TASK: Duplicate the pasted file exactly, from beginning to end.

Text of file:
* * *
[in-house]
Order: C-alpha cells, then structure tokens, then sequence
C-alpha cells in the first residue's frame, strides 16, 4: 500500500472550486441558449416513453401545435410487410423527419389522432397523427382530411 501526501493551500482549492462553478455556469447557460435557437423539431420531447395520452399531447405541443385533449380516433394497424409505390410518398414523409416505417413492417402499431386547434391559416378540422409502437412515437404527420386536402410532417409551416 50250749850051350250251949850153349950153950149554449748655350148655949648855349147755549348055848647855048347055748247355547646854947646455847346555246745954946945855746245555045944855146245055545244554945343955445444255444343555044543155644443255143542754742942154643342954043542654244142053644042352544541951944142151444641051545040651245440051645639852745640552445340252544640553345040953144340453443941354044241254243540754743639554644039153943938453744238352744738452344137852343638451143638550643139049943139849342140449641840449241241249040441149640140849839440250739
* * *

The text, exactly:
[in-house]
Order: C-alpha cells, then structure tokens, then sequence
C-alpha cells in the first residue's frame, strides 16, 4: 500500500472550486441558449416513453401545435410487410423527419389522432397523427382530411 501526501493551500482549492462553478455556469447557460435557437423539431420531447395520452399531447405541443385533449380516433394497424409505390410518398414523409416505417413492417402499431386547434391559416378540422409502437412515437404527420386536402410532417409551416 50250749850051350250251949850153349950153950149554449748655350148655949648855349147755549348055848647855048347055748247355547646854947646455847346555246745954946945855746245555045944855146245055545244554945343955445444255444343555044543155644443255143542754742942154643342954043542654244142053644042352544541951944142151444641051545040651245440051645639852745640552445340252544640553345040953144340453443941354044241254243540754743639554644039153943938453744238352744738452344137852343638451143638550643139049943139849342140449641840449241241249040441149640140849839440250739